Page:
ISTANBUL - This does not look like the semi-official demonstrations that preceded the May 27, 1960 Coup d’état where chants of “the military and the people walk hand-in-hand” were heard.
This does not look like those political rallies intolerant to the lifestyle of religious people, where the demand of “We do not want a headscarved first lady” was voiced.
This does not look like the demonstration with those brutal “the army called to duty” banners, demanding another coup.
This does not look like the merciless actions aimed at the elected rulers that drew strength from the military.
This does not look like those illegal groups vandalizing the public space with Molotov cocktails, iron weapons and thrown stones.
This does not look like the charmless noises made by a small group of elites eager not to lose their privileges.
This does not look like the Ergenekon demonstrations, actions promoted by the so-called "deep state" or the calculated rallies with secret agendas.
This does not look like the churlish demonstrations in which the most unjust people chant wild slogans.
This is something different…This is something completely different.
What is this then, the past four days of spreading unrest on Turkey's streets? Just what sort of phenomenon are we witnessing?
Something like this, more or less:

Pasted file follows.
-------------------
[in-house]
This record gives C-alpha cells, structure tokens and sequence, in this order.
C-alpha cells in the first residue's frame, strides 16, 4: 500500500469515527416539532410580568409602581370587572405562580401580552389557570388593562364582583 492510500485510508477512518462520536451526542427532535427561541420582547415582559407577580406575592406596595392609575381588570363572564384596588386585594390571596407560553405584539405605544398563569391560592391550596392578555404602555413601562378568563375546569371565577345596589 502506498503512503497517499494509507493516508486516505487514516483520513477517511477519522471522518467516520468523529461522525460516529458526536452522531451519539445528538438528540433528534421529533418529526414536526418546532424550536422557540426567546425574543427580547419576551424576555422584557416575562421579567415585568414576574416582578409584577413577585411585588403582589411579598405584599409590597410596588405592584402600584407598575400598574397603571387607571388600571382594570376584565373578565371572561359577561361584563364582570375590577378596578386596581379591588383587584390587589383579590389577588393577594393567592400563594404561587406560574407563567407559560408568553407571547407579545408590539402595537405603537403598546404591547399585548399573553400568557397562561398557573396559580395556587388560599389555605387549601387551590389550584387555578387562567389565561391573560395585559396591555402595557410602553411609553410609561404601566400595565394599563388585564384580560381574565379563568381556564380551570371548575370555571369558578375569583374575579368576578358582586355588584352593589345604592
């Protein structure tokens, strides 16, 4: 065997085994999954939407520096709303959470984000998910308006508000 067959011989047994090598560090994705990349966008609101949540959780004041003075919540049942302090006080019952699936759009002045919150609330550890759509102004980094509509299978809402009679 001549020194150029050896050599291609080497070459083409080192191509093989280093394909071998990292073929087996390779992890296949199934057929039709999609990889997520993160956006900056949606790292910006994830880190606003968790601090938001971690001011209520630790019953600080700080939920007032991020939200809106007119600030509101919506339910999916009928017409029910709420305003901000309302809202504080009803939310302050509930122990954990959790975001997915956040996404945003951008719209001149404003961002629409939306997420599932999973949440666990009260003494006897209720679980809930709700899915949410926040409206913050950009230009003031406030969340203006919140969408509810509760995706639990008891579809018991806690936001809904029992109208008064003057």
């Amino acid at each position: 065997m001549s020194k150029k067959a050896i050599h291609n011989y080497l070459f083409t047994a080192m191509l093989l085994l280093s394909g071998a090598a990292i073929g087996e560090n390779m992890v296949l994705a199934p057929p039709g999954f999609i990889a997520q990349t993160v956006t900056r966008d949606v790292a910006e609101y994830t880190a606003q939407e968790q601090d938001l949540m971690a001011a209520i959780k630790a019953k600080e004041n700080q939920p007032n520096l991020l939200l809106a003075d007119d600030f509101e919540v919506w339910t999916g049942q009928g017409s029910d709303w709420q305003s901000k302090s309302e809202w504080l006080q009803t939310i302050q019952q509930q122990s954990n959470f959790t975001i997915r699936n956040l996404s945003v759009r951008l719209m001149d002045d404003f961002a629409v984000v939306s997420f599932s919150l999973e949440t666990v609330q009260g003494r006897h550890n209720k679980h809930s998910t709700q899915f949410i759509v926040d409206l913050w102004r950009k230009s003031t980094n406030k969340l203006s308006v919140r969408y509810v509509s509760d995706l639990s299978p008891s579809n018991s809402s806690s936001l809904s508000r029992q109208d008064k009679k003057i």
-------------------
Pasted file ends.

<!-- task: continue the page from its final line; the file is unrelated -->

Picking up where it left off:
This is the cry of those who say “don’t say ‘I have decided this and it will be done’ by relying on your majority status; hear what I have to say too.”
This is the plea of those who say “Speak kindly to me, do not look down on me and treat me with care.”
This is the reasoning of those who say “I do not intervene in your lifestyle, do not intervene in mine.”
This is the rage of those who say “You may not love what I love, but you have to show me respect.”
This is the roar of those who say “Do not perceive yourself as the Prime Minister of the 50% only, be my Prime Minister too.”
This is the people who say “Do not be stubborn, do not use force, learn to take a step back,” and by doing so, standing tall.
This is the call from those who say “Do not say I know what is best; pay attention to the sensitivities of the people who are not with you, even if they were just one percent.”